Soil health expert, Frank Gibbs, speaking to over 180 farmers at the Soil Health Conference in Chatham (Submitted photo)

Over 180 farmers came out recently to the Soil Health Conference co-hosted by the St. Clair Region Conservation Authority (SCRCA) and the Lower Thames Valley Conservation Authority (LTVCA) at the John Bradley Conference Centre in Chatham.

Support for the conference was also provided in part by the Ontario Ministry of Agriculture, Food and Rural Affairs (OMAFRA) and 12 sponsor organizations.

Organizers say the conference offered farmers an opportunity to hear the latest findings from experts across North America as well as the practical experiences of local farmers on a variety of soil health topics.

“Farmers understand the importance of healthy soils for their crops and livelihoods. Our goal with this conference was for farmers to feel better equipped to improve soil health and reduce nutrient losses on their own farms,” said Jessica Van Zwol, Healthy Watershed Specialist for the SCRCA.

“An important message from the conference was to remember that there is no single answer to soil health and nutrient management – it takes a combination of best management practices and that combination will change from farm-to-farm and even year-to-year. As Conservation Authorities, we are here to support farmers in finding a system that works best for their farm.”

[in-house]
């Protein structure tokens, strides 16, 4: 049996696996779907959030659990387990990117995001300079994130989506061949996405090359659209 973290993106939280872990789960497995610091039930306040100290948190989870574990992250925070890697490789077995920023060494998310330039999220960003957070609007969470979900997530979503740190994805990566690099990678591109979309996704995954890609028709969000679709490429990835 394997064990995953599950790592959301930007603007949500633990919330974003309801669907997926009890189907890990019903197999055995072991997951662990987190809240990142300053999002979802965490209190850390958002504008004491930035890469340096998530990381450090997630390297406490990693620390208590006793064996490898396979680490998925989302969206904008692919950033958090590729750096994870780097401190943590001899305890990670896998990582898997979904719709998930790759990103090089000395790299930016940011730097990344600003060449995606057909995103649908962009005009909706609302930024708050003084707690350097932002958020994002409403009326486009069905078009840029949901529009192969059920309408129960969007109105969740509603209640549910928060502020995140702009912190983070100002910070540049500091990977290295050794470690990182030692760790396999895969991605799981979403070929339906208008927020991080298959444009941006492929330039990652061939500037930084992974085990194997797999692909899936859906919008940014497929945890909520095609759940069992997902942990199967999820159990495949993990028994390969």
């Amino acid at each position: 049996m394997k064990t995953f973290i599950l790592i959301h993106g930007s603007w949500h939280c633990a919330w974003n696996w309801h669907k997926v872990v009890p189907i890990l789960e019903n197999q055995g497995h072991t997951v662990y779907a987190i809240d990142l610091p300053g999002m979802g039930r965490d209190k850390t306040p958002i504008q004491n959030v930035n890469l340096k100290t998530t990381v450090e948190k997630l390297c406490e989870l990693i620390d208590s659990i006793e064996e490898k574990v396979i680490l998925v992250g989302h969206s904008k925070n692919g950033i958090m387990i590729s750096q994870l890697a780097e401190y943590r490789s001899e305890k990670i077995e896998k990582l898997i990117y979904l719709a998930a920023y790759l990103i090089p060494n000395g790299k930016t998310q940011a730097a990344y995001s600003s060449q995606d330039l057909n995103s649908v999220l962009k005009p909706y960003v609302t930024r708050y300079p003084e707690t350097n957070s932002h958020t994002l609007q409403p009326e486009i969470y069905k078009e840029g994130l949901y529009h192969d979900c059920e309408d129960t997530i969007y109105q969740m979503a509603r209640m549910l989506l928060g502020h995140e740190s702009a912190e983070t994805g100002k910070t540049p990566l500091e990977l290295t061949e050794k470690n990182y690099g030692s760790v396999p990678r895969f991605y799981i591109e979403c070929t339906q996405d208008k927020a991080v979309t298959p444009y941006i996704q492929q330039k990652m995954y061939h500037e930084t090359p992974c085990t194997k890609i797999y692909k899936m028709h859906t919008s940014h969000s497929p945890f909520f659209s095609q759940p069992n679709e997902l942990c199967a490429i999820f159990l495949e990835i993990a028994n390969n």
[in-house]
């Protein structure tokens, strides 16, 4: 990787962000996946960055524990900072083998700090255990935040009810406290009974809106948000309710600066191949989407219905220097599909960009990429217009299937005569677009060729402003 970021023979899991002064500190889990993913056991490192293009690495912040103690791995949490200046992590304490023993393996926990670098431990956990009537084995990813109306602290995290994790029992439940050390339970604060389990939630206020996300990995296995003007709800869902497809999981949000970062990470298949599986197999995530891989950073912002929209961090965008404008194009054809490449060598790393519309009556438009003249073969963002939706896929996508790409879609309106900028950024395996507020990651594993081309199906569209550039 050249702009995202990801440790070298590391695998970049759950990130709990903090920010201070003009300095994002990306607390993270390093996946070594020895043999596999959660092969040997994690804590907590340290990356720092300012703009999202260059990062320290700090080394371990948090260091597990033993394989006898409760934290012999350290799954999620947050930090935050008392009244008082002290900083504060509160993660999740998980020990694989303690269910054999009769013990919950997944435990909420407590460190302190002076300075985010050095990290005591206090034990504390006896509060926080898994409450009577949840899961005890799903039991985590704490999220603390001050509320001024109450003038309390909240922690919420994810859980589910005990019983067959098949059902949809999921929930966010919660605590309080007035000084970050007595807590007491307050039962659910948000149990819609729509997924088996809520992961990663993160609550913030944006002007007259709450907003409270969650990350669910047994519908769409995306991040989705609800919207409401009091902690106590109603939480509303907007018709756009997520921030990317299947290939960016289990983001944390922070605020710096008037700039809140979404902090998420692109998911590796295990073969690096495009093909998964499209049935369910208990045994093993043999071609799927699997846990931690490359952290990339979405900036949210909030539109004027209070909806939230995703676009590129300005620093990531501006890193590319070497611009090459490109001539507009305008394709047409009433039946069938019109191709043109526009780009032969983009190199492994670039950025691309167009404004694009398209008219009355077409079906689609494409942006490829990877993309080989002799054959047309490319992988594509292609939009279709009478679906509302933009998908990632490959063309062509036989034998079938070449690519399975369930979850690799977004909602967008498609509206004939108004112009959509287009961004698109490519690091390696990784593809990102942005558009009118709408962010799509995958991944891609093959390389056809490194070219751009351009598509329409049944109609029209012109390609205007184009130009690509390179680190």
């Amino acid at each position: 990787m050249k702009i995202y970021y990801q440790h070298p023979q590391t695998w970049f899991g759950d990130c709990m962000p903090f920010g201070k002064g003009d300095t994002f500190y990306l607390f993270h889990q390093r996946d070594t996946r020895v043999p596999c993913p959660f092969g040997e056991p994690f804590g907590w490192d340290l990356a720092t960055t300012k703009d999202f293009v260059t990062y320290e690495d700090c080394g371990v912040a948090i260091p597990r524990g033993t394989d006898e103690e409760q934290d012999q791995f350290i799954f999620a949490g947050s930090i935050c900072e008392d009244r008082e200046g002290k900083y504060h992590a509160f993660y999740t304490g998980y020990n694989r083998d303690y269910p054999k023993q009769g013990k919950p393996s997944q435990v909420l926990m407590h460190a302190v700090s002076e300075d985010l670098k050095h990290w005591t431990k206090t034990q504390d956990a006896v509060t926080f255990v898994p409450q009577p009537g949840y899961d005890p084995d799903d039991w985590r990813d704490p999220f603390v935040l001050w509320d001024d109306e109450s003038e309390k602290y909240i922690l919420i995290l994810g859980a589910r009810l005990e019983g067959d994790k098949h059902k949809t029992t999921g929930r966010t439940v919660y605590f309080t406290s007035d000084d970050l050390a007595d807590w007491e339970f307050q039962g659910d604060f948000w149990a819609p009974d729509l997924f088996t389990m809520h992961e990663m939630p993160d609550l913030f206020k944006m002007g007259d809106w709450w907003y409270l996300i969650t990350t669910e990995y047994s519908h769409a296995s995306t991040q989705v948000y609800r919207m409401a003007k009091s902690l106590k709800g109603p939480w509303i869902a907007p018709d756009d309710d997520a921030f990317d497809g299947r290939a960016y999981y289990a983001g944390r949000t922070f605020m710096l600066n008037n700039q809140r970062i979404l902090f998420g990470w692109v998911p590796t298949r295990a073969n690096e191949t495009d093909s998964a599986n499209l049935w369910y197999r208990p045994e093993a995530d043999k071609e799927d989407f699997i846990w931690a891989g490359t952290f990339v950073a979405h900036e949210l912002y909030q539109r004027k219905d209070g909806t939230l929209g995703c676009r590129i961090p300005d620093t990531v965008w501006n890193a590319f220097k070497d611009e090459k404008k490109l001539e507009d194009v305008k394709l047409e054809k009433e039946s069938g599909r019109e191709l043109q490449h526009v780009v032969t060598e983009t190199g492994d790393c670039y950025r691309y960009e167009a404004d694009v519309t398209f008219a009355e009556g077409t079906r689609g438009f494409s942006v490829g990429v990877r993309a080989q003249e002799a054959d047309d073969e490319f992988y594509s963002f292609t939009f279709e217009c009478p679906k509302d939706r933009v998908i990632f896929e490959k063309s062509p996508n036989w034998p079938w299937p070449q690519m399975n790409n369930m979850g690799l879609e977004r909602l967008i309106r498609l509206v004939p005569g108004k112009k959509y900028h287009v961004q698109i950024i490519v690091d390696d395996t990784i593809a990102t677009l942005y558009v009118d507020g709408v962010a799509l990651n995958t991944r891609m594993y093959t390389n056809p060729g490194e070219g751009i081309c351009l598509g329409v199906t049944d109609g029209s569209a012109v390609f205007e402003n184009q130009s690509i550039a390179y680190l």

“The LTVCA recognizes the need to improve regional soil health as a means to improve the quality of our water and air,” said Colin Little, Agricultural Program Coordinator at the LTVCA, “We were extremely encouraged by the level of farmer attendance and discussions that occurred at the Soil Health Conference.”

Steve Arnold, Chair of the SCRCA, agreed, “It was great to see the overwhelming response from the farming community. It is a sign that farmers are – and want to be a part of – the solution to Lake Erie’s nutrient concerns. As a farmer myself, I am always looking to learn methods that will benefit my farm and this conference offered a great balance between research and on-the-ground experiences of local farmers.”

“We believe farmers can learn the most from each other’s experiences, which is why we organize these types of peer workshops and community events,” explained Van Zwol.

If you are a farmer or rural landowner that is interested in a project to protect rural water quality, be sure to contact your local Conservation Authority to find out about grant opportunities and future workshops.

The SCRCA and LTVCA offer technical and financial assistance on projects that include sediment traps, agricultural erosion control structures, wetland creation/enhancement, wildlife habitat creation, buffer strips, stream bank protection, windbreaks, reforestation, and native grassland habitat.

For more information on our programs visit their websites at or